The Office of the Comptroller of the Currency (OCC) Law and Legal Definition

The Office of the Comptroller of the Currency or OCC is a US federal agency established by the National Currency Act of 1863. It.charters, regulates, and supervises all national banks. It also supervises the federal branches and agencies of foreign banks The OCC is headed by the Comptroller, who is appointed by the President, with the advice and consent of the Senate, for a five-year term.

The OCC conducts on-site reviews of national banks and provides sustained supervision of bank operations. The agency issues rules, legal interpretations, and corporate decisions concerning banking, bank investments, bank community development activities, and other aspects of bank operations. They also evaluate bank management's ability to identify and control risk.

In regulating national banks, the OCC has the power to:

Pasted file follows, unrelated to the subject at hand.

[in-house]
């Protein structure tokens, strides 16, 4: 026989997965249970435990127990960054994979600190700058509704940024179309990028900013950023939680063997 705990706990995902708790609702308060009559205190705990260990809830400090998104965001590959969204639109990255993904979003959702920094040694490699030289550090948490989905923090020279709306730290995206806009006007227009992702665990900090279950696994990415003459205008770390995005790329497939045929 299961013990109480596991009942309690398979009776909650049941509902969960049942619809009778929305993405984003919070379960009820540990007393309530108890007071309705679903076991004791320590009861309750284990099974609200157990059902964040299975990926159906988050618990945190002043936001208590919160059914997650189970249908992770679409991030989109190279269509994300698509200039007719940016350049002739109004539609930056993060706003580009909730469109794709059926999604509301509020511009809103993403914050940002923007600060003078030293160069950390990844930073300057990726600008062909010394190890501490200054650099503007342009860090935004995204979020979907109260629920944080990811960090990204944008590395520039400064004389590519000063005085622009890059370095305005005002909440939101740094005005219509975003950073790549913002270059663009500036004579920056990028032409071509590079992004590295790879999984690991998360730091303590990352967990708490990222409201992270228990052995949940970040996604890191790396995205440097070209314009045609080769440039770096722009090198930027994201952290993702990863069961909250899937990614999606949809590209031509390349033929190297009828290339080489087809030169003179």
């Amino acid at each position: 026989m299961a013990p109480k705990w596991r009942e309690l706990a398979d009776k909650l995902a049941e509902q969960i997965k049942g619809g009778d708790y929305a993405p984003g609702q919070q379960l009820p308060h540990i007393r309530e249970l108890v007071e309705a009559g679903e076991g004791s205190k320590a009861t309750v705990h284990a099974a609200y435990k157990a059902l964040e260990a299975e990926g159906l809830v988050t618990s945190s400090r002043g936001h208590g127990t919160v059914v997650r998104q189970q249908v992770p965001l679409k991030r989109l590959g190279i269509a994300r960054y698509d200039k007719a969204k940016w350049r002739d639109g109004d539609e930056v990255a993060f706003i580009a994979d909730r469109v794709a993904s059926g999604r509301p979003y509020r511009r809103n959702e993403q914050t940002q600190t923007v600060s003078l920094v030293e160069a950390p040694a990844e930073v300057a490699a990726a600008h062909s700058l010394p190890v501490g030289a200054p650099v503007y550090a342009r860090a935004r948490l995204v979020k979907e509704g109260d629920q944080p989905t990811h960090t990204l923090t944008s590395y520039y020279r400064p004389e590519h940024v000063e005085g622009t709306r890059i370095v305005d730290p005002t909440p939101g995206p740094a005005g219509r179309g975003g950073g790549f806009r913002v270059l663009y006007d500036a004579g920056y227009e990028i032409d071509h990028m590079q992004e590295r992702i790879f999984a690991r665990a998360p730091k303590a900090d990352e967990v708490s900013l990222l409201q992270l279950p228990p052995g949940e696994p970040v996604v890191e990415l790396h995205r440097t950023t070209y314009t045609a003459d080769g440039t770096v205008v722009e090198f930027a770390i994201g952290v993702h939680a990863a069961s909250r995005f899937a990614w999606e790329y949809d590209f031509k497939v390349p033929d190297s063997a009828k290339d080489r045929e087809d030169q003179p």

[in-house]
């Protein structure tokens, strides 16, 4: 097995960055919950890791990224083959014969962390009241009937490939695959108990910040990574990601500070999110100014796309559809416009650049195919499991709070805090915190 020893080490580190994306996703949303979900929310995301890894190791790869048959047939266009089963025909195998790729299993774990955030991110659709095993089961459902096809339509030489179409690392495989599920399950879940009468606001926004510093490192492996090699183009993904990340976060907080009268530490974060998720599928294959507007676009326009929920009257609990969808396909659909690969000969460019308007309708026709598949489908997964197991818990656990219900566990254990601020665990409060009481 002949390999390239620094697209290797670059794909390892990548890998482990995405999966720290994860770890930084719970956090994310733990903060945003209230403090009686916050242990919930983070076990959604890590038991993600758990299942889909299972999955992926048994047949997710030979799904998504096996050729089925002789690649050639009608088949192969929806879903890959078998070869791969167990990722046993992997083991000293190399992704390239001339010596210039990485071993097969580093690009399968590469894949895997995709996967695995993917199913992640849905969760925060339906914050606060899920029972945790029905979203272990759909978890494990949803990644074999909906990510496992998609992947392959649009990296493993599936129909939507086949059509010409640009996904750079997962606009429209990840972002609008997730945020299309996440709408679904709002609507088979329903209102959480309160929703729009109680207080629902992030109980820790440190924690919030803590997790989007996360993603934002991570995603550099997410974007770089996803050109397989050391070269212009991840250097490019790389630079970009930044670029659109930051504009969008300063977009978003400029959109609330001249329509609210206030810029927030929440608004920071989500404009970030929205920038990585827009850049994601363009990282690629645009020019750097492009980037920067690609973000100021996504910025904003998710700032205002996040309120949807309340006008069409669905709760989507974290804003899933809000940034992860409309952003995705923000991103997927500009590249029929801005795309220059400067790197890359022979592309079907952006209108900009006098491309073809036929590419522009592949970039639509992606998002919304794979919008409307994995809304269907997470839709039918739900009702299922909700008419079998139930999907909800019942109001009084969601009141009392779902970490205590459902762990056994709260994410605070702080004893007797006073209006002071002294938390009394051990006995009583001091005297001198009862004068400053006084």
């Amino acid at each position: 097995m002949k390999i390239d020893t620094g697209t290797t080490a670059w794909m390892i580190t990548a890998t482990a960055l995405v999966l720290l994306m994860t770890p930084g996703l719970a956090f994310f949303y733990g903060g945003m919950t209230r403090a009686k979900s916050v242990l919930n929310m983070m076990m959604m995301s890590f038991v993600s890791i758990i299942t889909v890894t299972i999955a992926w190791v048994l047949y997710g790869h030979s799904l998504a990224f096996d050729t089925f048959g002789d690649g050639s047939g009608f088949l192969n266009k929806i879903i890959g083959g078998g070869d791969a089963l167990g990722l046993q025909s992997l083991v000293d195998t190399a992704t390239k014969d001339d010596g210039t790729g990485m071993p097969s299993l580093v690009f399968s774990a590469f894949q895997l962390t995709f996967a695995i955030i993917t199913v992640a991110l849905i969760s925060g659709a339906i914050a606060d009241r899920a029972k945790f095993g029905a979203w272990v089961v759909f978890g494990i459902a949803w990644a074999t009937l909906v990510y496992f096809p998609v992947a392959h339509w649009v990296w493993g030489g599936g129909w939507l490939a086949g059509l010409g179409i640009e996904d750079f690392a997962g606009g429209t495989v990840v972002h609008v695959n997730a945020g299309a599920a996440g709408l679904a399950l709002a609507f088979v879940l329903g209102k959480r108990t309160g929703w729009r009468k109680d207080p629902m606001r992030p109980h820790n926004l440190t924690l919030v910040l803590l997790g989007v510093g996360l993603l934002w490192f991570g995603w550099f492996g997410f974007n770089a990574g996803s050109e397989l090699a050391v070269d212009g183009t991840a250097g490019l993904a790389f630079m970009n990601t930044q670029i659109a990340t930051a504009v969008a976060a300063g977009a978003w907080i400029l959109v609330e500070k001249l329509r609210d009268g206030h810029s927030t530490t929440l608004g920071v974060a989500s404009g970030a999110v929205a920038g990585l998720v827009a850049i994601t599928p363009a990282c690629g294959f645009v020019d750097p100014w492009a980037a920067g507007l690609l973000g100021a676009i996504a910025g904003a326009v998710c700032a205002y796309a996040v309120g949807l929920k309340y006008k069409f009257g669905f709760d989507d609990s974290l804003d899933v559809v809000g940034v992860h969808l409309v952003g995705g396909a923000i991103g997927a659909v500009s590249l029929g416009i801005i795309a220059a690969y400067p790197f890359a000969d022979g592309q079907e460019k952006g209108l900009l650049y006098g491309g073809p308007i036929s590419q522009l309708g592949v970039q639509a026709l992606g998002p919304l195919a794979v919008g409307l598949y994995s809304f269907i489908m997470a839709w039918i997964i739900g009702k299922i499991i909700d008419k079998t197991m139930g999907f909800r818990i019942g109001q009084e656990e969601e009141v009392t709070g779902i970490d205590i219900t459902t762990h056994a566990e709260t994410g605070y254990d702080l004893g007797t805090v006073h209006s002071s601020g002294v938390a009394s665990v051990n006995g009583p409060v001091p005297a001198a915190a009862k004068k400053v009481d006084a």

1. Examine the banks;

2. Approve or deny applications for new charters, branches, capital, or other changes in corporate or banking structure;

3. Take supervisory actions against banks that do not comply with laws and regulations or that otherwise engage in unsound banking practices. The agency can remove officers and directors, negotiate agreements to change banking practices, and issue cease and desist orders as well as civil money penalties;

4. Issue rules and regulations governing bank investments, lending, and other practices.

The objectives with which the OCC functions are:

1. To ensure the safety and soundness of the national banking system.

2. To foster competition by allowing banks to offer new products and services.

3. To improve the efficiency and effectiveness of OCC supervision, including reducing regulatory burden.

4. To ensure fair and equal access to financial services for all Americans.